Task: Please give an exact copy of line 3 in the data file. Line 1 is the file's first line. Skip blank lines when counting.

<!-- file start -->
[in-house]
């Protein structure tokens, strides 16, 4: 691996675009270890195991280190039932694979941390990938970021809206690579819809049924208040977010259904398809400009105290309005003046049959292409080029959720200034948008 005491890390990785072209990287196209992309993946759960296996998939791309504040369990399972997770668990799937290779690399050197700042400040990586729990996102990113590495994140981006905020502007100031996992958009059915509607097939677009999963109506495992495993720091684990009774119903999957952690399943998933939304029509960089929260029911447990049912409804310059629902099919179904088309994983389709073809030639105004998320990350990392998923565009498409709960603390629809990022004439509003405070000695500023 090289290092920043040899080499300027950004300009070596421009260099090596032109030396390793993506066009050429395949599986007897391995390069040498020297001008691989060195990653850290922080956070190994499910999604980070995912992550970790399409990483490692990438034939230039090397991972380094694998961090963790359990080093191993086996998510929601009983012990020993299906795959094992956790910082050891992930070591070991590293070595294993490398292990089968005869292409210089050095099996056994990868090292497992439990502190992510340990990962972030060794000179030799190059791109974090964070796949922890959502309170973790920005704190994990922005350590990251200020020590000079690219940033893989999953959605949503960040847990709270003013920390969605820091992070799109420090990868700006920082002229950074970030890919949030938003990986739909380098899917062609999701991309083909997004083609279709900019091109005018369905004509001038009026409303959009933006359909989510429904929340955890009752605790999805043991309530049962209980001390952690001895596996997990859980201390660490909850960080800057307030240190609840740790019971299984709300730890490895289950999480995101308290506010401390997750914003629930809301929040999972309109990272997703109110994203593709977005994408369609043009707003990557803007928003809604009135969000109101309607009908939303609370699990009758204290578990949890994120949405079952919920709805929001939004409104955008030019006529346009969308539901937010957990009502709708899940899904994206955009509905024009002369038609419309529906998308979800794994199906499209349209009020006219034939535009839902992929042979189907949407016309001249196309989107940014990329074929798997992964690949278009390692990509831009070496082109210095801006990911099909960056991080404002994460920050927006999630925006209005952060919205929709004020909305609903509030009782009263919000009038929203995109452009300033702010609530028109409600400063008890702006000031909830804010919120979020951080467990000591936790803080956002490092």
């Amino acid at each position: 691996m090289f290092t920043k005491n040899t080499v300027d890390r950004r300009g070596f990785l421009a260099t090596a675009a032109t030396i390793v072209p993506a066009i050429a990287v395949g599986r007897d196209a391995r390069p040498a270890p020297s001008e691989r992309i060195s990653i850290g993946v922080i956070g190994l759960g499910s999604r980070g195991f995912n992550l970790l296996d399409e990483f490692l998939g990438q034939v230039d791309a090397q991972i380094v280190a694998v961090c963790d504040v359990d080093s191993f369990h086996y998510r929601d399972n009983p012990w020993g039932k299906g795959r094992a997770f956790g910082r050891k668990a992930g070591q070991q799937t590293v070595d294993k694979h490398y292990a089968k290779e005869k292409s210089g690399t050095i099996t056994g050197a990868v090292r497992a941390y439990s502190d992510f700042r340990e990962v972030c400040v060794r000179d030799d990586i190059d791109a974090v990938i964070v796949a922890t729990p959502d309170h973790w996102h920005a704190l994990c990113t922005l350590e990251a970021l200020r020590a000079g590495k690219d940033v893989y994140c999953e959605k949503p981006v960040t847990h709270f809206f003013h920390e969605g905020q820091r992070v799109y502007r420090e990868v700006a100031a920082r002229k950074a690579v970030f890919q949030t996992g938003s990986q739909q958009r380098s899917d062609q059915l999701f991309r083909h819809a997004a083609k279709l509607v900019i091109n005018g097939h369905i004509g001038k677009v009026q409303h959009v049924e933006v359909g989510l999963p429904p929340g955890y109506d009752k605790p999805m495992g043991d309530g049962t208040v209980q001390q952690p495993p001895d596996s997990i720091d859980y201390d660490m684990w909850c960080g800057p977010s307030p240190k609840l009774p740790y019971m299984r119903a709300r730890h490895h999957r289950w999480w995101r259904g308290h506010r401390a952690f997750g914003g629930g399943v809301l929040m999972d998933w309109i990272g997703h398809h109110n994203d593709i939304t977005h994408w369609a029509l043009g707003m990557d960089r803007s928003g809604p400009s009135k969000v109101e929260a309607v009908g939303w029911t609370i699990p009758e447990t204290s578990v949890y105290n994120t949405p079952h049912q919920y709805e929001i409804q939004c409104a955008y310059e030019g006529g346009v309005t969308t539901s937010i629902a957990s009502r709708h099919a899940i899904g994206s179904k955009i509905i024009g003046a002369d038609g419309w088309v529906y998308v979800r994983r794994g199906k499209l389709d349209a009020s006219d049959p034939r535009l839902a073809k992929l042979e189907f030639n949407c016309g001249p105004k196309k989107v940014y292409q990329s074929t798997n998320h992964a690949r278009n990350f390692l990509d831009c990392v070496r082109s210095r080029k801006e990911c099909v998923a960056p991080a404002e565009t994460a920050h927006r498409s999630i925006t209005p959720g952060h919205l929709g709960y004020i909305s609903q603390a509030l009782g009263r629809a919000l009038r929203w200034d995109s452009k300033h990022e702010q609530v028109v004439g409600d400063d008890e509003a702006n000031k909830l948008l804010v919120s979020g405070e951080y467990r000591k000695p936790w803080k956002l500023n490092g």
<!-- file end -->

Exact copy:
């Amino acid at each position: 691996m090289f290092t920043k005491n040899t080499v300027d890390r950004r300009g070596f990785l421009a260099t090596a675009a032109t030396i390793v072209p993506a066009i050429a990287v395949g599986r007897d196209a391995r390069p040498a270890p020297s001008e691989r992309i060195s990653i850290g993946v922080i956070g190994l759960g499910s999604r980070g195991f995912n992550l970790l296996d399409e990483f490692l998939g990438q034939v230039d791309a090397q991972i380094v280190a694998v961090c963790d504040v359990d080093s191993f369990h086996y998510r929601d399972n009983p012990w020993g039932k299906g795959r094992a997770f956790g910082r050891k668990a992930g070591q070991q799937t590293v070595d294993k694979h490398y292990a089968k290779e005869k292409s210089g690399t050095i099996t056994g050197a990868v090292r497992a941390y439990s502190d992510f700042r340990e990962v972030c400040v060794r000179d030799d990586i190059d791109a974090v990938i964070v796949a922890t729990p959502d309170h973790w996102h920005a704190l994990c990113t922005l350590e990251a970021l200020r020590a000079g590495k690219d940033v893989y994140c999953e959605k949503p981006v960040t847990h709270f809206f003013h920390e969605g905020q820091r992070v799109y502007r420090e990868v700006a100031a920082r002229k950074a690579v970030f890919q949030t996992g938003s990986q739909q958009r380098s899917d062609q059915l999701f991309r083909h819809a997004a083609k279709l509607v900019i091109n005018g097939h369905i004509g001038k677009v009026q409303h959009v049924e933006v359909g989510l999963p429904p929340g955890y109506d009752k605790p999805m495992g043991d309530g049962t208040v209980q001390q952690p495993p001895d596996s997990i720091d859980y201390d660490m684990w909850c960080g800057p977010s307030p240190k609840l009774p740790y019971m299984r119903a709300r730890h490895h999957r289950w999480w995101r259904g308290h506010r401390a952690f997750g914003g629930g399943v809301l929040m999972d998933w309109i990272g997703h398809h109110n994203d593709i939304t977005h994408w369609a029509l043009g707003m990557d960089r803007s928003g809604p400009s009135k969000v109101e929260a309607v009908g939303w029911t609370i699990p009758e447990t204290s578990v949890y105290n994120t949405p079952h049912q919920y709805e929001i409804q939004c409104a955008y310059e030019g006529g346009v309005t969308t539901s937010i629902a957990s009502r709708h099919a899940i899904g994206s179904k955009i509905i024009g003046a002369d038609g419309w088309v529906y998308v979800r994983r794994g199906k499209l389709d349209a009020s006219d049959p034939r535009l839902a073809k992929l042979e189907f030639n949407c016309g001249p105004k196309k989107v940014y292409q990329s074929t798997n998320h992964a690949r278009n990350f390692l990509d831009c990392v070496r082109s210095r080029k801006e990911c099909v998923a960056p991080a404002e565009t994460a920050h927006r498409s999630i925006t209005p959720g952060h919205l929709g709960y004020i909305s609903q603390a509030l009782g009263r629809a919000l009038r929203w200034d995109s452009k300033h990022e702010q609530v028109v004439g409600d400063d008890e509003a702006n000031k909830l948008l804010v919120s979020g405070e951080y467990r000591k000695p936790w803080k956002l500023n490092g």